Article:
However, and let me forewarn you now that I do not tell a story without including all the relevant details, shortly after I sat down to write I experienced a second calling. Given, as I am, to a degree of constipation whilst travelling, I do not ignore such callings when they arrive, and so I trotted off to occupy another seat in the house, this one pleasantly warmed – an innovation I had incorrectly assumed I would not enjoy – for my comfort. As one does, when one is desirous of brief diversion, I took my phone with me. And this was when I thought of you.

My intention had been to check on the correct form of a haiku. The syllable count I knew, though it transpires I did not know – something about a unit of sound which is comparable but not synonymous with a syllable. I wanted to clarify the other elements, the seasonal reference, the cutting word. But the rabbit hole I ventured down was far more exciting than the form.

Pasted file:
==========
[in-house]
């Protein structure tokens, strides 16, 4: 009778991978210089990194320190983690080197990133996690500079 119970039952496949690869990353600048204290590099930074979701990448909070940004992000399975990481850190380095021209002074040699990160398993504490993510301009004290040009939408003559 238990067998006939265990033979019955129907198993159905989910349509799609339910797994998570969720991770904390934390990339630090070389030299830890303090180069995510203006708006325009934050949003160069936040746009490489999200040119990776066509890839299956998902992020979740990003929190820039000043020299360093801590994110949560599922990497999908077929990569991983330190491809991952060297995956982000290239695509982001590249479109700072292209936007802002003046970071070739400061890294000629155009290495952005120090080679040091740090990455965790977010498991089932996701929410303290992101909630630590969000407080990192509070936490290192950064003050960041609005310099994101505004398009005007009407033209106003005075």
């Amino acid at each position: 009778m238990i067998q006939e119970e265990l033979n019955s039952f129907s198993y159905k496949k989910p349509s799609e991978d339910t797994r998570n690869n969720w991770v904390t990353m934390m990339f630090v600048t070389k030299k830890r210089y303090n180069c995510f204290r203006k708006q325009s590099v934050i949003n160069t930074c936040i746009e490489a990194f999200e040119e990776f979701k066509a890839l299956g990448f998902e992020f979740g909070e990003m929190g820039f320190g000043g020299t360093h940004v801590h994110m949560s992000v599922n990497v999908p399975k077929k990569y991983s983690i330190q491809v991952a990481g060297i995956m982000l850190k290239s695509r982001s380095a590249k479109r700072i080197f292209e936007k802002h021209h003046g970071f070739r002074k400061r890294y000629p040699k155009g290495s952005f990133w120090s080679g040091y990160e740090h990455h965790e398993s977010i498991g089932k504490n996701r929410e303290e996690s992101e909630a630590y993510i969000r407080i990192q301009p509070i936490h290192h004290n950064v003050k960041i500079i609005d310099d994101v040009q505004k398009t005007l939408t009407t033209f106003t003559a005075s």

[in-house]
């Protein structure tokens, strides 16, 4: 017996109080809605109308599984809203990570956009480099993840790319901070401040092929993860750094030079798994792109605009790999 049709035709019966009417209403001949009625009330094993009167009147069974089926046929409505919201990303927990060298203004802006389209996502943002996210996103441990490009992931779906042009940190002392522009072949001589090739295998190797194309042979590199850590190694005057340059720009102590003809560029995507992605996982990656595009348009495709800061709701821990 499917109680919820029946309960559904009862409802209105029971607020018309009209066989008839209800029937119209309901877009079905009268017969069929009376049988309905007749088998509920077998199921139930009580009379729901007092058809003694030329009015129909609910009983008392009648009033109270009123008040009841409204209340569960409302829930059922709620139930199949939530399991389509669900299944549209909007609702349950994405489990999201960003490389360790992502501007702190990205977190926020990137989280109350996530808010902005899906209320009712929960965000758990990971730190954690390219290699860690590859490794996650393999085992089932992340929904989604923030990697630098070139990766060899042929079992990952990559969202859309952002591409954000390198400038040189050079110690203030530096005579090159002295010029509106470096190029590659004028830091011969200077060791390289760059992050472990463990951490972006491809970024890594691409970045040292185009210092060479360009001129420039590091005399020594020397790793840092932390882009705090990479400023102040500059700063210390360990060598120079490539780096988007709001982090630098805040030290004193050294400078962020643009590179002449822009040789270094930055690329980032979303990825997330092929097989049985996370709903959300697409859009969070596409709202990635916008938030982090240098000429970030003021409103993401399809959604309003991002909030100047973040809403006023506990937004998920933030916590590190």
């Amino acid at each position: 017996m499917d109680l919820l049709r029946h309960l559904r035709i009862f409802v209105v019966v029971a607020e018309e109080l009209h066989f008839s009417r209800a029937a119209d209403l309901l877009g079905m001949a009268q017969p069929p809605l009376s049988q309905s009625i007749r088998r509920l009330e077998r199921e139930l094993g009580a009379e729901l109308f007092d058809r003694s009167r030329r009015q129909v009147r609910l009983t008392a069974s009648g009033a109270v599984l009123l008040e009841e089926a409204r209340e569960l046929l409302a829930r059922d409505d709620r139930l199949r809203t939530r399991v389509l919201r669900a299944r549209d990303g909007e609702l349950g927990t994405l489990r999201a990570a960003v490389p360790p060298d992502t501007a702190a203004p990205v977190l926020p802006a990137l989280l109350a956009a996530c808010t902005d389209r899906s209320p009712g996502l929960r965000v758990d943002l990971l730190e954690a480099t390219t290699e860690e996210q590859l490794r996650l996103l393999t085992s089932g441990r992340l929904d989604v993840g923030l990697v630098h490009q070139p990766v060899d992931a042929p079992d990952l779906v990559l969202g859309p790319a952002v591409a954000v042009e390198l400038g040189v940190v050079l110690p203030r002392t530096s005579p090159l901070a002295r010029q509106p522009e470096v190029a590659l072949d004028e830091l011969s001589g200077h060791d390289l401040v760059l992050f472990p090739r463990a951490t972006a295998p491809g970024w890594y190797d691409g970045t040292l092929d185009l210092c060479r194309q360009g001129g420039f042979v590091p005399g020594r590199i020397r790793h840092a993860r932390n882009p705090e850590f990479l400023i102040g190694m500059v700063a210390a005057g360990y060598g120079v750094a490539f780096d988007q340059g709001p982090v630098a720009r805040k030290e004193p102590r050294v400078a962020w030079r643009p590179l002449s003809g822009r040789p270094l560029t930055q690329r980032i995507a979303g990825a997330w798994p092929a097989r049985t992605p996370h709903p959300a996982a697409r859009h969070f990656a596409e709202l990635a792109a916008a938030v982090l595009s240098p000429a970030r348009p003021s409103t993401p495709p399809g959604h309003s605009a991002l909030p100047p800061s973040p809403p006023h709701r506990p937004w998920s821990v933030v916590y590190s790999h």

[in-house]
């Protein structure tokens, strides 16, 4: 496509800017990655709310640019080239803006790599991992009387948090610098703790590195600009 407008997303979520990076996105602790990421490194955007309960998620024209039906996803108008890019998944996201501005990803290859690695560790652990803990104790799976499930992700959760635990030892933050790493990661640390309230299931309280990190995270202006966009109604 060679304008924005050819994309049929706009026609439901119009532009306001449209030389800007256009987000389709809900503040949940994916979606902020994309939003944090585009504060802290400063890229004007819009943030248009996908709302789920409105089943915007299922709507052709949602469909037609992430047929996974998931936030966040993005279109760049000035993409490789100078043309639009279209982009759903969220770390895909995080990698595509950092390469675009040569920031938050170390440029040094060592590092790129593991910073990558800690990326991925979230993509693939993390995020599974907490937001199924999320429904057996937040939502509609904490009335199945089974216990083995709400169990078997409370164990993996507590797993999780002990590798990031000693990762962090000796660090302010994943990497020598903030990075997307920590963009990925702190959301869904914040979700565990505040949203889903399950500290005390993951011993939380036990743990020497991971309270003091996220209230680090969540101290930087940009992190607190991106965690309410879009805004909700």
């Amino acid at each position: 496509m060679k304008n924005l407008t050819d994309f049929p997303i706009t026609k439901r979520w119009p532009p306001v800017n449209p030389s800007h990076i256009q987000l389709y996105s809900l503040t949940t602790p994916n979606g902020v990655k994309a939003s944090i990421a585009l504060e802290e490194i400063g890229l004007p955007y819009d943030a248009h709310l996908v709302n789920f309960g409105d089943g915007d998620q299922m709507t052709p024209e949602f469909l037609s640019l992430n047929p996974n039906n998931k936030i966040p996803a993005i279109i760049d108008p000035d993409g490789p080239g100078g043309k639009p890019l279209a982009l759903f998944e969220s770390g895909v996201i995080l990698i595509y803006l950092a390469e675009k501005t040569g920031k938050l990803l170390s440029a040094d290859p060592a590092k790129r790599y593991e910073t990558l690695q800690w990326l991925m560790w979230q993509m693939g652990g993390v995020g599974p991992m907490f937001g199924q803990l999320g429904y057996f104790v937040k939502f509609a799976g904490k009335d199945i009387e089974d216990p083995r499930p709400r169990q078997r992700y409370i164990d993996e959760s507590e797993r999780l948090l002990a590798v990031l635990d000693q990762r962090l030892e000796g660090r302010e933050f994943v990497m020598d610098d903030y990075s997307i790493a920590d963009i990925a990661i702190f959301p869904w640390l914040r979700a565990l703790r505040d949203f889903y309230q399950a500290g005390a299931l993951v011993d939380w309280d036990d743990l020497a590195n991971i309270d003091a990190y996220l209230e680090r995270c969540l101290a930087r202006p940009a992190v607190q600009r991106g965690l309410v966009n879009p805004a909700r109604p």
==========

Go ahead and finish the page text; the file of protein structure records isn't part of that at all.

Haiku, or historically hokku, appear to have originally been written as the opening stanza of a longer poem sequence called a Renga, in which alternating stanzas of the 5,7,5 syllable structure and a 7,7 structure are used. Now here is where it gets exciting. Here is where I thought of you. Renga are collaborative. Each stanza links to the growing poem, but they are composed by different authors. This could even be done live, a kind of poetry orgy which, like other collective intimate activities, may well sound more glorious that it actually is. I can already see me standing on the side lines wondering if I should try to sandwich a line in and feeling inadequate and unskilled.